‘No need to stand. We’ll find a quiet corner and pray together.’ A voice whispered in his ear.
‘Sorry,’ said Harry, swinging round.
‘Your hand.’ A blue suited man, with plastic looking skin and gum-shield teeth, pointed at Harry’s arm. ‘You’ve raised your hand.’
‘Eh? Oh, sorry I was just trying to get the, what you call them, Pastor’s attention.’
‘And now you have it.’
Harry felt a tingle ripple up his spine. Turning round he looked what seemed like a long way up at the face of the tall man.
‘You must be Geert, Geert van de Sar.’
‘And you?’
‘Inspector Harry Singh, Halebury CID.’ He held his warrant card just beneath the pastor’s nose. ‘It’s about the girl we pulled out of the river. Is there somewhere we can¬—’
‘Talk? Of course, Inspector, please follow me.’
They walked to the front of the Church where the pastor led Harry into a small office and closed the door behind them. There was a table underneath a window on top of which was a laptop computer; the screen was displaying a flying angel as the screen saver. Towards the back wall was a pine desk with chairs either side. The room smelt of new wood.
‘Please.’ The pastor gestured to a chair in front of the desk before taking the seat behind. ‘How can I help?’ Considering one of his members had just died he didn’t seem all that concerned.
Harry took a photograph from his breast pocket and placed it on the desk in front of the pastor. ‘Did you know this girl?’
Van de Sar shook his head slowly and picked up the photograph. ‘Tragic. Such a waste. She was His, you know, and now . . .’ Another shake of the head.
‘And now . . . ?’
‘Lost, lost forever to the evil one. Satan has claimed his reward for tormenting her soul. She was weak, Inspector, as all flesh is weak. But God gives the power to stand firm against all the gates of hell in Halebury, to those who are faithful. ’ He slid the photograph back towards the inspector.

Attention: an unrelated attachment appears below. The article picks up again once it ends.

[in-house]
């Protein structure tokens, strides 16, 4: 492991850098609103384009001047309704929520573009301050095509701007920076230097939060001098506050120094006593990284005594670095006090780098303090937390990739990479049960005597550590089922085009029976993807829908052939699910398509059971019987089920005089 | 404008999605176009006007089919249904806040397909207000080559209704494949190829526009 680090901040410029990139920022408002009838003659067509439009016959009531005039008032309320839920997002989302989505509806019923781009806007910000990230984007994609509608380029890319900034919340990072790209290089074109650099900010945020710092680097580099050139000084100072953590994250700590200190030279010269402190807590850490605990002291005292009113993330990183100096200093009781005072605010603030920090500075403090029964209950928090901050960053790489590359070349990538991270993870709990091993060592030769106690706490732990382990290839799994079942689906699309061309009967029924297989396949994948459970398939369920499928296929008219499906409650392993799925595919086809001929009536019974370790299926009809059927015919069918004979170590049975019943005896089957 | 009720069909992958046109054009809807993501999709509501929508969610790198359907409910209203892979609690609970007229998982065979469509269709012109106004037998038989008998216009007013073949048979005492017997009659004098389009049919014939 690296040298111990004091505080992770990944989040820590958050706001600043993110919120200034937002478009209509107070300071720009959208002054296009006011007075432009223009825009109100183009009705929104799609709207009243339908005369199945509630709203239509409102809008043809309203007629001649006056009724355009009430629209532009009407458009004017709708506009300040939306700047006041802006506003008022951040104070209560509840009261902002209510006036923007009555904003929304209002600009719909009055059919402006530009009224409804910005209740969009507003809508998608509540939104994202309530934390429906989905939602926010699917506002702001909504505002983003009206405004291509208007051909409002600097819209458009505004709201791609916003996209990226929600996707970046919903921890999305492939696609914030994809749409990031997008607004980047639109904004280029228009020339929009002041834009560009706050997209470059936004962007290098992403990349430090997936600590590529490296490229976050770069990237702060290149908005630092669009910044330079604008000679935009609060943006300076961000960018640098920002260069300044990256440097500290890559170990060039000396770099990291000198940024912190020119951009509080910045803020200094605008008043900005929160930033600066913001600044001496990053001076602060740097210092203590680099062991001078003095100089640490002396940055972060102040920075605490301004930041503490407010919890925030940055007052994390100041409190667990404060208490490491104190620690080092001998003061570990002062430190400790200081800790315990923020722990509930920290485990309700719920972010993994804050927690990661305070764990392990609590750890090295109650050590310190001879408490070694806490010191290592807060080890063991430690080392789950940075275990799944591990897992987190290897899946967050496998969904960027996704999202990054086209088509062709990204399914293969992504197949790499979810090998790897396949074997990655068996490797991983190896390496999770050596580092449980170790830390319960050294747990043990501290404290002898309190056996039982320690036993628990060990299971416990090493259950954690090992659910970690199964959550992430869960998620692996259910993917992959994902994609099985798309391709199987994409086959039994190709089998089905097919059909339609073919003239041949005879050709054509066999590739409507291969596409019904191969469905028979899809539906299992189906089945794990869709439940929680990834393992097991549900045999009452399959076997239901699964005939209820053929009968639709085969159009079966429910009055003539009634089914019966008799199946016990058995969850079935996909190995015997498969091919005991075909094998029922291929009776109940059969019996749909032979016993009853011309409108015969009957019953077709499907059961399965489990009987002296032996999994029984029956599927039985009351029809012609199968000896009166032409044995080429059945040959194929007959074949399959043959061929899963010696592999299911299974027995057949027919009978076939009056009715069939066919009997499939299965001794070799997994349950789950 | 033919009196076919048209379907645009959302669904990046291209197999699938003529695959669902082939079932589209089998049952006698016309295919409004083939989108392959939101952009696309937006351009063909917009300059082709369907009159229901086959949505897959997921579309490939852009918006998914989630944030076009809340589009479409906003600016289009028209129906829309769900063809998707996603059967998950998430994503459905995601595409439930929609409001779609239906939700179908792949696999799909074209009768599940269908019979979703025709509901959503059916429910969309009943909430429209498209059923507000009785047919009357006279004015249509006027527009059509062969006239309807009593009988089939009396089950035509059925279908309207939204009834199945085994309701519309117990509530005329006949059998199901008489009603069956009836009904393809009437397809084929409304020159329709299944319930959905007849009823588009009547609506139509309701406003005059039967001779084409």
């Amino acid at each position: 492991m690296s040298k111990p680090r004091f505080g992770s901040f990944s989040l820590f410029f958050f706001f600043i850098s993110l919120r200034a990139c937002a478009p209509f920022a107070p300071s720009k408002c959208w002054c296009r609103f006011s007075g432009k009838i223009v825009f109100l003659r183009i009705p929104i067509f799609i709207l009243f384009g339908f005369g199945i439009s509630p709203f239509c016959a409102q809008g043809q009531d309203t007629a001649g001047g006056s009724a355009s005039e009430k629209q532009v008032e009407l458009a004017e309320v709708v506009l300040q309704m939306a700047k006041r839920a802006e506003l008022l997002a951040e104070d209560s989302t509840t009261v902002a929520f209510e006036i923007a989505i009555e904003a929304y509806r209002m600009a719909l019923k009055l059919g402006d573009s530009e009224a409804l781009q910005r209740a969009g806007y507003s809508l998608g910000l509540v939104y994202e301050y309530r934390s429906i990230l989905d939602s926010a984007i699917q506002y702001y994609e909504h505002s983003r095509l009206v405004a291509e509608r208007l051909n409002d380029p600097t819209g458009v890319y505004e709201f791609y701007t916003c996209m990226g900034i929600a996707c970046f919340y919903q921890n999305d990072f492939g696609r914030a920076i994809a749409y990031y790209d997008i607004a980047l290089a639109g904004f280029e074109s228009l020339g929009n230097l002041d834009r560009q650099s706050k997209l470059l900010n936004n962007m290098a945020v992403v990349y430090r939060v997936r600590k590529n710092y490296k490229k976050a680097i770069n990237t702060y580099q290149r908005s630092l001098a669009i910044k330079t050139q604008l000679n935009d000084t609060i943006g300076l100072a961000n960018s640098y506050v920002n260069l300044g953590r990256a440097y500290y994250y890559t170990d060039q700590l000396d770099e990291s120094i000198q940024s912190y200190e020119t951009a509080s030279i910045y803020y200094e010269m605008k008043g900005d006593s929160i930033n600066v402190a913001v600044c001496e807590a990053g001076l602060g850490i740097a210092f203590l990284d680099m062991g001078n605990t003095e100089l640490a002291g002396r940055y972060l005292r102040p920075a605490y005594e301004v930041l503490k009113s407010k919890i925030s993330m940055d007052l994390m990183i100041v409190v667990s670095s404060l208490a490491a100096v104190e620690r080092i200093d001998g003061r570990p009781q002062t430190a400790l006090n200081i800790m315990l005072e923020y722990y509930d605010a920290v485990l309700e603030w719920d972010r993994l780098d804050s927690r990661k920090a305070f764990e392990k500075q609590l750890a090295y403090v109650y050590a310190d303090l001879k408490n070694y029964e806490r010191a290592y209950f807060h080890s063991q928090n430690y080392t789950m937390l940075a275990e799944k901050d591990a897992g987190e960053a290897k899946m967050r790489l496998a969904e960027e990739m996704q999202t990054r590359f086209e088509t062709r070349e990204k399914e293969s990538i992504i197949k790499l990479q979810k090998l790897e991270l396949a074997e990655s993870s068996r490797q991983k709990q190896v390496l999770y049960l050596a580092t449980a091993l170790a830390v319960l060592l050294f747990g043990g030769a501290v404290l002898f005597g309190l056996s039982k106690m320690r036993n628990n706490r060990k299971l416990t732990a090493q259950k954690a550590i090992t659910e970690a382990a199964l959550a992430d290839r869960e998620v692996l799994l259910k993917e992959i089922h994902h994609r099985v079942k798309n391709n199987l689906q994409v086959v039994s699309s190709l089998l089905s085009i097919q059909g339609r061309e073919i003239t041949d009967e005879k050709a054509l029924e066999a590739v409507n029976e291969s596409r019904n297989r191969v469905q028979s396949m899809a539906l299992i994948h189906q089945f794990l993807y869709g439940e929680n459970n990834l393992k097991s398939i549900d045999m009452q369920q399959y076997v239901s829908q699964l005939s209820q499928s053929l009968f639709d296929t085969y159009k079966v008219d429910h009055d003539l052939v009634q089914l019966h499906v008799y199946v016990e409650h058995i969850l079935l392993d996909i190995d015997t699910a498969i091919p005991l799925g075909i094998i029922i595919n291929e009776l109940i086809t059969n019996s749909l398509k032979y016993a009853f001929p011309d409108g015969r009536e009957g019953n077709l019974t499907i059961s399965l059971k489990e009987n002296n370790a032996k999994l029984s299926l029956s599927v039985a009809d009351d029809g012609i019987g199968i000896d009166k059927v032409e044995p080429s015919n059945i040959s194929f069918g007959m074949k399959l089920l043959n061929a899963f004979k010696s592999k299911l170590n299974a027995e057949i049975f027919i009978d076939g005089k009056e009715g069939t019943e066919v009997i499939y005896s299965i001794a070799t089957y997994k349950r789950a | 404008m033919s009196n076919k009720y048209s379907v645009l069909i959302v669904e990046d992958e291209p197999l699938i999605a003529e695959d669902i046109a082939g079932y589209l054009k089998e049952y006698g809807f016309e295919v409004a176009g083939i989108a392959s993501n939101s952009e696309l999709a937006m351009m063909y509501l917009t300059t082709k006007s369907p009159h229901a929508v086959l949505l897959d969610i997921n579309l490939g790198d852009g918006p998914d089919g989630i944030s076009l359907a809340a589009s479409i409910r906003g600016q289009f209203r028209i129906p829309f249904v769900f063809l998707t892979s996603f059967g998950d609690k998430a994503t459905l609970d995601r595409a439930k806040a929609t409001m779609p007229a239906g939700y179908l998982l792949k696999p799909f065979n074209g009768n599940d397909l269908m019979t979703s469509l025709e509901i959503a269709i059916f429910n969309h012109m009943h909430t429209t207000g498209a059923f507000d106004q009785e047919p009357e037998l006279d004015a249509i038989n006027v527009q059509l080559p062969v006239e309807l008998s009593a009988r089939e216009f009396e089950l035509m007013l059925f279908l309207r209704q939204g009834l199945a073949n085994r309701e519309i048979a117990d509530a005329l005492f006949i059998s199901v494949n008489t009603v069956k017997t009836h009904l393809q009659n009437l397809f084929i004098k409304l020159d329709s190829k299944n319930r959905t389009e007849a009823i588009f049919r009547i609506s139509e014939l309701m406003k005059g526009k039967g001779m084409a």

So that was all that the pastor had to say about one of his ex-flock? ‘I was rather hoping you could let me know a bit about her involvement with the church when she was alive, not what might have happened to her since.’
‘Oh. She came once or twice from what I recall. I didn’t have too much contact with her. There are so many. The harvest is great but the helpers are few.’
‘So you didn’t know she’d just had a child?’
Van de Sar looked at the desk-top and spoke without raising his head. ‘We did know there’d been a problem.’ Now he looked up. ‘But she’d stopped coming here quite a while ago. We sort of lost contact.’
Harry tried hard not to shake his head. A problem, lost contact; what sort of a church was this? He was sure the pastor knew more than he was letting on. ‘What about anyone else?’
‘Oh, I’ll ask around for you, Inspector.’
‘Thanks.’ Harry fished a card from his inside pocket and gave it to van de Sar. ‘You just do that.’ He stood and turned to leave.
‘What about you, Harry?’
‘Where will He find you, if He comes for your soul tonight?’
Harry took two hurried steps to the door and let himself out slamming it behind him.
He kept up his hurried steps all the way to the foyer, the last words of Lurch still rattling around his head, when he felt a tug at his elbow.
‘It’s about her, isn’t it?’
Harry turned round to see the woman who had been comforting the skin-head being led away by the man with the gum-shield teeth. He thought about following but decided he’d come back another time when he could speak with the woman alone. He felt himself shudder. Halebury Church of Christ – you’re welcome to it.